Wednesday, January 31, 2007

More edumacation theoretorizing

The high school in our neighborhood, North, is the worst in Denver, and fingers have been pointing every which way about it for years. A couple of weeks ago in the Rocky a brand-new teacher at the school responded interestingly (I claim) to a veteran teacher who quit North last year in disgust:
On Jan. 13, the Rocky Mountain News published “North High teachers take fall for inert students, bureaucratic bog,” a guest column by former North High School English teacher W.L. Herrick. To say that Herrick’s attack on students at Denver’s North High School was misguided and inappropriate would be putting it mildly [Herrick described the school as having "a student culture of complete indifference."]

I was hired to teach English at North High School in December — to replace Herrick. I graduated from Metro State in the fall of 2006, so I am a first-year teacher. I completed my student teaching at another Denver Public Schools high school that is similar demographically to North, but during my short time there, I reached out to all of my students, demanded high levels of academic achievement and personal conduct from them, and would never accept anything less than their best efforts. My students responded better than I could have imagined.

Fine, fine. So you were (student-) teaching them--what? Grammar, spelling, the short story, Lord of the Flies, a little Chaucer? The usual, right? Well--

DPS recently implemented an inquiry-based education model, and “What is a Monster?” was the major question for first-semester freshman to ponder and answer.
Inquiry-based education model? What is a Monster? Freshpersons pondering things? Wuh-oh.
During my student teaching experience, my students and I studied the Holocaust and worked our way to the current tragedy taking place in Darfur, Sudan.
With a Jay Bennish-style halt at Chimpy W.M.D. McOilyBurton's Quagostatic Iraq-mire, no doubt.
The relationships I built with my students and the unwavering faith that I had in them, along with a tiny bit of nudging, allowed them to accomplish more than I ever could have hoped for.
Awwww. His unwavering faith did the trick. So what did your students accomplish academically, young Dumbleton?
They conducted a bake sale and a raffle to raise money for the victims in Darfur, and they initiated a campaign to raise awareness throughout the school about that terrible situation.
A bake sale. A raffle. Awareness-raising. Of course, Dumbleton's not teaching English, he's teaching what he learned at Metro, and what prospective teachers learn in schools of education across the country: "social justice."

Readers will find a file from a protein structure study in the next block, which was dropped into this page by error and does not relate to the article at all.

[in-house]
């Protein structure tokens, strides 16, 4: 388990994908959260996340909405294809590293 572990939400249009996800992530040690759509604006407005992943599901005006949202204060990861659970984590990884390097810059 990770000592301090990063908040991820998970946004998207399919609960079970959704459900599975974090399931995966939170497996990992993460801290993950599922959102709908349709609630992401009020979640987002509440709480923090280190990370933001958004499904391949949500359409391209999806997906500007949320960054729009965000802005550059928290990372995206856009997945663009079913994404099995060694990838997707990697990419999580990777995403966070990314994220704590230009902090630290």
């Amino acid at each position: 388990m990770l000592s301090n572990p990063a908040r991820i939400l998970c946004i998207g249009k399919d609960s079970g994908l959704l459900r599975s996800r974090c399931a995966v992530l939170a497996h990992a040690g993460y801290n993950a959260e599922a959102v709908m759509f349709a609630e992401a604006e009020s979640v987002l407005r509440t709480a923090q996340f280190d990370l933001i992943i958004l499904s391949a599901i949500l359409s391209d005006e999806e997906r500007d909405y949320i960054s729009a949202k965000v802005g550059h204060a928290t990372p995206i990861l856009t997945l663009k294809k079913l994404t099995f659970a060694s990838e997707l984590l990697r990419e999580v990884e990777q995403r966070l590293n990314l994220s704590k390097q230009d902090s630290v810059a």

The students took ownership (aaaaiiiiiiiiiiiii!!!!!!) of the project, and they completed it almost entirely on their own (several volunteered much of their free time after school). Children are capable of anything when given opportunity and encouragement. All they need is an adult to simply believe in them.
Sorry, fresh out of barf bags.
Though I may be inexperienced and idealistic, I know that my students at North — Herrick’s former students — will make me proud with their creativity, effort and continued growth as good young men and women.
They just won't know how to read. Look, I like idealism as much as the next guy, but this is ridiculous. Dumbleton takes issue with Herrick's assertion that North has a culture of "complete" indifference:
Can one ever use the word “complete” with any certainty when discussing people? I doubted the assertion, so I asked my students if any of them were indifferent about their education. Out of five classes, five students answered yes. That’s an average of one per class.
Drunkablog (counts on fingers): He's right!
I don’t care about Herrick’s political views [yeah, sure] or what effect his words will have on the debate regarding the redesign of North. What I absolutely care about is the negative effect his words have had on my students, those whom he worked with every day, those students whose parents entrusted him to educate and uplift them.
As George Orwell once wrote, “Political language ... is designed to make lies sound truthful and murder respectable, and to give an appearance of solidity to pure wind.” Herrick attempted to make his wind solid.
Christ, Dumbleton, I just ate.
But I’m here to let him and everyone else know — in particular, my students — that his wind stops here.
We're doomed.
John Dumbleton is an English teacher [sic] at North High School.
Update: I'd link to Herrick's Speakout column, but the always screwed up Rocky search function is screwed up.

Update II: Blogger cliche number 3,110, edumacation, officially off the Drunkablog life-list!

Update III: I vote that we (the humyn race) ban the quoting of George Orwell by anyone under any circumstances for 50 years, on pain of itchy death.

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